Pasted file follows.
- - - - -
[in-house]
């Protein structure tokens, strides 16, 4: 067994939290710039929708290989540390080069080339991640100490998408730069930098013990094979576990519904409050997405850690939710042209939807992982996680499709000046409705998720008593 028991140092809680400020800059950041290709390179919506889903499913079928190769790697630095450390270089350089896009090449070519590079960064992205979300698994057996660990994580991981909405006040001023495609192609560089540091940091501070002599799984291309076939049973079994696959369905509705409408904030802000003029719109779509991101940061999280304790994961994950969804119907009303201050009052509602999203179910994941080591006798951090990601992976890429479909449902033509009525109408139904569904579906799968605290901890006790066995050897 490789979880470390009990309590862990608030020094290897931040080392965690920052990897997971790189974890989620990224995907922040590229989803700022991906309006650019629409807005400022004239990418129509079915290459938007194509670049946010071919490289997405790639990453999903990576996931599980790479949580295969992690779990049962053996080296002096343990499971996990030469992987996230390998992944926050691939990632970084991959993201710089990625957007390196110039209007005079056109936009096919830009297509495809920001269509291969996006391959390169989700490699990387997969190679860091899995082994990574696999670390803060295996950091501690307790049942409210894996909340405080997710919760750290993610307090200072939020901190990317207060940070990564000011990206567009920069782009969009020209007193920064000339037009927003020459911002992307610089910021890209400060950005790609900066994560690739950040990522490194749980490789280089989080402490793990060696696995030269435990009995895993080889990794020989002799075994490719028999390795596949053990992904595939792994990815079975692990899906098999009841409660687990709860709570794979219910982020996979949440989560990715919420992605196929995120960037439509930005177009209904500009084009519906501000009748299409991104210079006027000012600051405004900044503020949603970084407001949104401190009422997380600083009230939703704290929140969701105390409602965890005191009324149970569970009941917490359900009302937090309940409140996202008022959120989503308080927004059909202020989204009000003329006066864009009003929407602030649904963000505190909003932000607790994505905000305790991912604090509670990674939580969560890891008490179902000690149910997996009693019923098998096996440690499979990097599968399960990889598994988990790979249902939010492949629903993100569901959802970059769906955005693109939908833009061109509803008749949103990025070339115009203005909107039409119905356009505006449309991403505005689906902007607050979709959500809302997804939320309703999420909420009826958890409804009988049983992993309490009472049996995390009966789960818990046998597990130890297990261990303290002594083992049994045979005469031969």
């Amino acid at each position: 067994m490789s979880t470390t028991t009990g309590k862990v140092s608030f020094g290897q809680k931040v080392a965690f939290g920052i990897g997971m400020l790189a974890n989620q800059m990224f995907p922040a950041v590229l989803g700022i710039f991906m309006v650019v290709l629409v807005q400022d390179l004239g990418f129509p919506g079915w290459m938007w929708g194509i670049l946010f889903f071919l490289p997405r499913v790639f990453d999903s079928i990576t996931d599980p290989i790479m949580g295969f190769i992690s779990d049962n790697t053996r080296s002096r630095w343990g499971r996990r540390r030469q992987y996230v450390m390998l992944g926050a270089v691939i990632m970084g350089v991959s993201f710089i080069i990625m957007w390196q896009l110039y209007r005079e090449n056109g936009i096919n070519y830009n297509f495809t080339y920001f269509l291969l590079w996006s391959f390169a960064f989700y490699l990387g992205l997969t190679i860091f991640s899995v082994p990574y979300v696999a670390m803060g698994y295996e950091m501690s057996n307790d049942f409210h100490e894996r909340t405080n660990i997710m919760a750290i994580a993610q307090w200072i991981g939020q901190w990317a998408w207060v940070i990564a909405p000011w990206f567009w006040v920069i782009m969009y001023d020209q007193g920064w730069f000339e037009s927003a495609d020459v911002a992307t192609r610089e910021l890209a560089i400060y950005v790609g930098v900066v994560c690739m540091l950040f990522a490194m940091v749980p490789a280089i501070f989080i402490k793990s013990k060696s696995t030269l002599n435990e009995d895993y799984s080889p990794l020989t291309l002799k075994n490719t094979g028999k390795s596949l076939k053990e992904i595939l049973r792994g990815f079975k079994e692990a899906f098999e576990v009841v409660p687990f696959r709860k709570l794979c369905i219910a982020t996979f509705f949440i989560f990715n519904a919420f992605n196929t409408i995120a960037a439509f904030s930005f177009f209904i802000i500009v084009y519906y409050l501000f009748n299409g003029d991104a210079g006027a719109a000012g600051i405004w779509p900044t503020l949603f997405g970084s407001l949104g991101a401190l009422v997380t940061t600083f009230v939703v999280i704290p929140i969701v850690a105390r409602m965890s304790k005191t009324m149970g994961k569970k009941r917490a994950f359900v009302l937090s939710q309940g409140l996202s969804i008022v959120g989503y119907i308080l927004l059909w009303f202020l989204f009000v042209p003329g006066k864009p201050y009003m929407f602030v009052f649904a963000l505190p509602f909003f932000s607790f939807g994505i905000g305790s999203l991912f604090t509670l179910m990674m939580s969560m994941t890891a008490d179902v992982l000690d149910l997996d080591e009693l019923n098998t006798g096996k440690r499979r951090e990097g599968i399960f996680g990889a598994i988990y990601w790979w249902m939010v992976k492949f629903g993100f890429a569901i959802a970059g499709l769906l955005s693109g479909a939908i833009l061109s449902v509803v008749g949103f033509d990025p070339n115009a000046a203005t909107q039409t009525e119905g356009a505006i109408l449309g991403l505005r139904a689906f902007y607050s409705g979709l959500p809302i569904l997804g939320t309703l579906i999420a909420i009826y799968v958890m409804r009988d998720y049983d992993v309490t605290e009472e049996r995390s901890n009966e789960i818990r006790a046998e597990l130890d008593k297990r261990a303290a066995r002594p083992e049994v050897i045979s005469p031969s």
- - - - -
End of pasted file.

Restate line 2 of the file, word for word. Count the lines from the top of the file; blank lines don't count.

């Protein structure tokens, strides 16, 4: 067994939290710039929708290989540390080069080339991640100490998408730069930098013990094979576990519904409050997405850690939710042209939807992982996680499709000046409705998720008593 028991140092809680400020800059950041290709390179919506889903499913079928190769790697630095450390270089350089896009090449070519590079960064992205979300698994057996660990994580991981909405006040001023495609192609560089540091940091501070002599799984291309076939049973079994696959369905509705409408904030802000003029719109779509991101940061999280304790994961994950969804119907009303201050009052509602999203179910994941080591006798951090990601992976890429479909449902033509009525109408139904569904579906799968605290901890006790066995050897 490789979880470390009990309590862990608030020094290897931040080392965690920052990897997971790189974890989620990224995907922040590229989803700022991906309006650019629409807005400022004239990418129509079915290459938007194509670049946010071919490289997405790639990453999903990576996931599980790479949580295969992690779990049962053996080296002096343990499971996990030469992987996230390998992944926050691939990632970084991959993201710089990625957007390196110039209007005079056109936009096919830009297509495809920001269509291969996006391959390169989700490699990387997969190679860091899995082994990574696999670390803060295996950091501690307790049942409210894996909340405080997710919760750290993610307090200072939020901190990317207060940070990564000011990206567009920069782009969009020209007193920064000339037009927003020459911002992307610089910021890209400060950005790609900066994560690739950040990522490194749980490789280089989080402490793990060696696995030269435990009995895993080889990794020989002799075994490719028999390795596949053990992904595939792994990815079975692990899906098999009841409660687990709860709570794979219910982020996979949440989560990715919420992605196929995120960037439509930005177009209904500009084009519906501000009748299409991104210079006027000012600051405004900044503020949603970084407001949104401190009422997380600083009230939703704290929140969701105390409602965890005191009324149970569970009941917490359900009302937090309940409140996202008022959120989503308080927004059909202020989204009000003329006066864009009003929407602030649904963000505190909003932000607790994505905000305790991912604090509670990674939580969560890891008490179902000690149910997996009693019923098998096996440690499979990097599968399960990889598994988990790979249902939010492949629903993100569901959802970059769906955005693109939908833009061109509803008749949103990025070339115009203005909107039409119905356009505006449309991403505005689906902007607050979709959500809302997804939320309703999420909420009826958890409804009988049983992993309490009472049996995390009966789960818990046998597990130890297990261990303290002594083992049994045979005469031969």